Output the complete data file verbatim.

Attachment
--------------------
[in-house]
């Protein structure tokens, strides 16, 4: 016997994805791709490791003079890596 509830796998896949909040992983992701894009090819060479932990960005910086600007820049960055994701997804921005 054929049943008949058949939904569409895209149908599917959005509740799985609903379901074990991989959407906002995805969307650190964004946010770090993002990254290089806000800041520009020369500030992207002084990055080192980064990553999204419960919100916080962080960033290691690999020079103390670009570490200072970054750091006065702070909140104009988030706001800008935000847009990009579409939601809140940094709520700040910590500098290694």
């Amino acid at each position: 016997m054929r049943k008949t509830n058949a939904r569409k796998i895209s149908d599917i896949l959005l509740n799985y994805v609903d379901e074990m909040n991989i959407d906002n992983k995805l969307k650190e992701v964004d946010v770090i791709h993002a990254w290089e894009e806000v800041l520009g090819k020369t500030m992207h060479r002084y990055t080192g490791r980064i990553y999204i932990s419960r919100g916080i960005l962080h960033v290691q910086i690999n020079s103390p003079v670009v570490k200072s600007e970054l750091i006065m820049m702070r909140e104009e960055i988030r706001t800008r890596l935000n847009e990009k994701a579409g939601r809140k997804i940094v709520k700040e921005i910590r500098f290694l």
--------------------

[in-house]
């Protein structure tokens, strides 16, 4: 016997994805791709490791003079890596 509830796998896949909040992983992701894009090819060479932990960005910086600007820049960055994701997804921005 054929049943008949058949939904569409895209149908599917959005509740799985609903379901074990991989959407906002995805969307650190964004946010770090993002990254290089806000800041520009020369500030992207002084990055080192980064990553999204419960919100916080962080960033290691690999020079103390670009570490200072970054750091006065702070909140104009988030706001800008935000847009990009579409939601809140940094709520700040910590500098290694």
């Amino acid at each position: 016997m054929r049943k008949t509830n058949a939904r569409k796998i895209s149908d599917i896949l959005l509740n799985y994805v609903d379901e074990m909040n991989i959407d906002n992983k995805l969307k650190e992701v964004d946010v770090i791709h993002a990254w290089e894009e806000v800041l520009g090819k020369t500030m992207h060479r002084y990055t080192g490791r980064i990553y999204i932990s419960r919100g916080i960005l962080h960033v290691q910086i690999n020079s103390p003079v670009v570490k200072s600007e970054l750091i006065m820049m702070r909140e104009e960055i988030r706001t800008r890596l935000n847009e990009k994701a579409g939601r809140k997804i940094v709520k700040e921005i910590r500098f290694l």